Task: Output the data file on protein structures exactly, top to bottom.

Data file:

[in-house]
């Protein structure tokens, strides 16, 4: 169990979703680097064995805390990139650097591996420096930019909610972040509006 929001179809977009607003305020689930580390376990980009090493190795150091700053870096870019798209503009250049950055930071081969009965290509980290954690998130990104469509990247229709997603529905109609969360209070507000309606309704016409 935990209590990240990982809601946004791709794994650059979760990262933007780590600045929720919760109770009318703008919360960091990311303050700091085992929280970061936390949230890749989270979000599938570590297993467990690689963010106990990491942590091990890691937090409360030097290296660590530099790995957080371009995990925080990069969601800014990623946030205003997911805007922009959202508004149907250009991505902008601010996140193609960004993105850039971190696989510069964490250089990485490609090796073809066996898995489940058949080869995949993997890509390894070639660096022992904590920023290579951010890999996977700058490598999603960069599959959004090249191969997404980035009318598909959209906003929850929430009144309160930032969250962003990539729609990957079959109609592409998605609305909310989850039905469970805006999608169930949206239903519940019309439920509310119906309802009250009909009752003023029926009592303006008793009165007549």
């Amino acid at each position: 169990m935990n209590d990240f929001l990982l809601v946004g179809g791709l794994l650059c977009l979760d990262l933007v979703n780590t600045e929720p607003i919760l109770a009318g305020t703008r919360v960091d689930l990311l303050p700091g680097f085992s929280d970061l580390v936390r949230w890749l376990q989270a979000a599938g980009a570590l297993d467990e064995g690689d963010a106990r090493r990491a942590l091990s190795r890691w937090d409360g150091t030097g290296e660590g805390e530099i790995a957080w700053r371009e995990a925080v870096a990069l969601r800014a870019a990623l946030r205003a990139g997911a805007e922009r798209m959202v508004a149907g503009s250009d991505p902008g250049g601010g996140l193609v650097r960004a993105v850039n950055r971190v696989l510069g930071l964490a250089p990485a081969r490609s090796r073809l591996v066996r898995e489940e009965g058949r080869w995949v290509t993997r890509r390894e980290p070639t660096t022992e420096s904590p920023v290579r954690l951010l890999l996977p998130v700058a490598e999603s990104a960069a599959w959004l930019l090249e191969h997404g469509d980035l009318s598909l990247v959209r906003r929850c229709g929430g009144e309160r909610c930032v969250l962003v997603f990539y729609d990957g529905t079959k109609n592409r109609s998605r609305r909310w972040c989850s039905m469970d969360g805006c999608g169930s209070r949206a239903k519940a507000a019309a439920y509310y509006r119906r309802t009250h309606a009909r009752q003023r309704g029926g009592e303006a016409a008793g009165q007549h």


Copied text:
[in-house]
């Protein structure tokens, strides 16, 4: 169990979703680097064995805390990139650097591996420096930019909610972040509006 929001179809977009607003305020689930580390376990980009090493190795150091700053870096870019798209503009250049950055930071081969009965290509980290954690998130990104469509990247229709997603529905109609969360209070507000309606309704016409 935990209590990240990982809601946004791709794994650059979760990262933007780590600045929720919760109770009318703008919360960091990311303050700091085992929280970061936390949230890749989270979000599938570590297993467990690689963010106990990491942590091990890691937090409360030097290296660590530099790995957080371009995990925080990069969601800014990623946030205003997911805007922009959202508004149907250009991505902008601010996140193609960004993105850039971190696989510069964490250089990485490609090796073809066996898995489940058949080869995949993997890509390894070639660096022992904590920023290579951010890999996977700058490598999603960069599959959004090249191969997404980035009318598909959209906003929850929430009144309160930032969250962003990539729609990957079959109609592409998605609305909310989850039905469970805006999608169930949206239903519940019309439920509310119906309802009250009909009752003023029926009592303006008793009165007549």
């Amino acid at each position: 169990m935990n209590d990240f929001l990982l809601v946004g179809g791709l794994l650059c977009l979760d990262l933007v979703n780590t600045e929720p607003i919760l109770a009318g305020t703008r919360v960091d689930l990311l303050p700091g680097f085992s929280d970061l580390v936390r949230w890749l376990q989270a979000a599938g980009a570590l297993d467990e064995g690689d963010a106990r090493r990491a942590l091990s190795r890691w937090d409360g150091t030097g290296e660590g805390e530099i790995a957080w700053r371009e995990a925080v870096a990069l969601r800014a870019a990623l946030r205003a990139g997911a805007e922009r798209m959202v508004a149907g503009s250009d991505p902008g250049g601010g996140l193609v650097r960004a993105v850039n950055r971190v696989l510069g930071l964490a250089p990485a081969r490609s090796r073809l591996v066996r898995e489940e009965g058949r080869w995949v290509t993997r890509r390894e980290p070639t660096t022992e420096s904590p920023v290579r954690l951010l890999l996977p998130v700058a490598e999603s990104a960069a599959w959004l930019l090249e191969h997404g469509d980035l009318s598909l990247v959209r906003r929850c229709g929430g009144e309160r909610c930032v969250l962003v997603f990539y729609d990957g529905t079959k109609n592409r109609s998605r609305r909310w972040c989850s039905m469970d969360g805006c999608g169930s209070r949206a239903k519940a507000a019309a439920y509310y509006r119906r309802t009250h309606a009909r009752q003023r309704g029926g009592e303006a016409a008793g009165q007549h």